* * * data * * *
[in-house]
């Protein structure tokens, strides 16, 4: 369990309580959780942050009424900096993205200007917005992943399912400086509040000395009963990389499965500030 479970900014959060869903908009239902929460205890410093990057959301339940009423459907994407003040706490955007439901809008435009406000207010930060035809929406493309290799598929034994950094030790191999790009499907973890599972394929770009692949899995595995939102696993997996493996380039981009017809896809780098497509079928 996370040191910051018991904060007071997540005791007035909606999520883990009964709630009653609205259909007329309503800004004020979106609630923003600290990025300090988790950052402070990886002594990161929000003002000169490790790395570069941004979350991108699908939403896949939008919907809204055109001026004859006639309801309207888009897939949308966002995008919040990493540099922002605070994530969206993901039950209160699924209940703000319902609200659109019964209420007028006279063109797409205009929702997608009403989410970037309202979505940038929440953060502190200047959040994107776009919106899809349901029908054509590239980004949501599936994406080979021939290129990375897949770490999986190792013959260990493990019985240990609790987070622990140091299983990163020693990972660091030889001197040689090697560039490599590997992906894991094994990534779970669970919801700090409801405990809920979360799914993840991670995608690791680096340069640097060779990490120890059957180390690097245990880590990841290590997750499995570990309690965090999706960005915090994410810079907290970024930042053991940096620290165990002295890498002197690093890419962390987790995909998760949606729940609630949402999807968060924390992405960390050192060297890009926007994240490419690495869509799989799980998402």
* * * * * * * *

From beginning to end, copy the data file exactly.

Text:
[in-house]
């Protein structure tokens, strides 16, 4: 369990309580959780942050009424900096993205200007917005992943399912400086509040000395009963990389499965500030 479970900014959060869903908009239902929460205890410093990057959301339940009423459907994407003040706490955007439901809008435009406000207010930060035809929406493309290799598929034994950094030790191999790009499907973890599972394929770009692949899995595995939102696993997996493996380039981009017809896809780098497509079928 996370040191910051018991904060007071997540005791007035909606999520883990009964709630009653609205259909007329309503800004004020979106609630923003600290990025300090988790950052402070990886002594990161929000003002000169490790790395570069941004979350991108699908939403896949939008919907809204055109001026004859006639309801309207888009897939949308966002995008919040990493540099922002605070994530969206993901039950209160699924209940703000319902609200659109019964209420007028006279063109797409205009929702997608009403989410970037309202979505940038929440953060502190200047959040994107776009919106899809349901029908054509590239980004949501599936994406080979021939290129990375897949770490999986190792013959260990493990019985240990609790987070622990140091299983990163020693990972660091030889001197040689090697560039490599590997992906894991094994990534779970669970919801700090409801405990809920979360799914993840991670995608690791680096340069640097060779990490120890059957180390690097245990880590990841290590997750499995570990309690965090999706960005915090994410810079907290970024930042053991940096620290165990002295890498002197690093890419962390987790995909998760949606729940609630949402999807968060924390992405960390050192060297890009926007994240490419690495869509799989799980998402």